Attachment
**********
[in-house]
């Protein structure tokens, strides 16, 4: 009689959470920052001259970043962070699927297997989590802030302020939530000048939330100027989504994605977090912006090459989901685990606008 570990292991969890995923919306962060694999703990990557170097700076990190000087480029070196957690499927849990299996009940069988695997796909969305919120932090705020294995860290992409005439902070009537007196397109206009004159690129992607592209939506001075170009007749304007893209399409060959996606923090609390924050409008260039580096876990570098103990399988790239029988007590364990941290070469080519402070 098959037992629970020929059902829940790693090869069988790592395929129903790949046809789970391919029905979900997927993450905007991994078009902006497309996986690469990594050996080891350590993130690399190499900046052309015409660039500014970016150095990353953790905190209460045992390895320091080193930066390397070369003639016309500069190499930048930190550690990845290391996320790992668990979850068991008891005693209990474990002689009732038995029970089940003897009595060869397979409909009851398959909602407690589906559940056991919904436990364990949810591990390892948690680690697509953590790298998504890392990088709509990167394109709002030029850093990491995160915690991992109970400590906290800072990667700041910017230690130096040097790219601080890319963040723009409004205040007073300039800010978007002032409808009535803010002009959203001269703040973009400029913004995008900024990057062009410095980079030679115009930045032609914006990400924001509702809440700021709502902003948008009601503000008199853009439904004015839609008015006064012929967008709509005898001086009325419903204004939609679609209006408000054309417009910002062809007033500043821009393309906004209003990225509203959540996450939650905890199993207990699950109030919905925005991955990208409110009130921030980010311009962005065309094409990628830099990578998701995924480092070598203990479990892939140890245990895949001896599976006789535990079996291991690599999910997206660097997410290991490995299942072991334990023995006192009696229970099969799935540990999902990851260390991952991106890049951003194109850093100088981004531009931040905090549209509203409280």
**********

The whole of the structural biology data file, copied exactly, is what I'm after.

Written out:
[in-house]
């Protein structure tokens, strides 16, 4: 009689959470920052001259970043962070699927297997989590802030302020939530000048939330100027989504994605977090912006090459989901685990606008 570990292991969890995923919306962060694999703990990557170097700076990190000087480029070196957690499927849990299996009940069988695997796909969305919120932090705020294995860290992409005439902070009537007196397109206009004159690129992607592209939506001075170009007749304007893209399409060959996606923090609390924050409008260039580096876990570098103990399988790239029988007590364990941290070469080519402070 098959037992629970020929059902829940790693090869069988790592395929129903790949046809789970391919029905979900997927993450905007991994078009902006497309996986690469990594050996080891350590993130690399190499900046052309015409660039500014970016150095990353953790905190209460045992390895320091080193930066390397070369003639016309500069190499930048930190550690990845290391996320790992668990979850068991008891005693209990474990002689009732038995029970089940003897009595060869397979409909009851398959909602407690589906559940056991919904436990364990949810591990390892948690680690697509953590790298998504890392990088709509990167394109709002030029850093990491995160915690991992109970400590906290800072990667700041910017230690130096040097790219601080890319963040723009409004205040007073300039800010978007002032409808009535803010002009959203001269703040973009400029913004995008900024990057062009410095980079030679115009930045032609914006990400924001509702809440700021709502902003948008009601503000008199853009439904004015839609008015006064012929967008709509005898001086009325419903204004939609679609209006408000054309417009910002062809007033500043821009393309906004209003990225509203959540996450939650905890199993207990699950109030919905925005991955990208409110009130921030980010311009962005065309094409990628830099990578998701995924480092070598203990479990892939140890245990895949001896599976006789535990079996291991690599999910997206660097997410290991490995299942072991334990023995006192009696229970099969799935540990999902990851260390991952991106890049951003194109850093100088981004531009931040905090549209509203409280």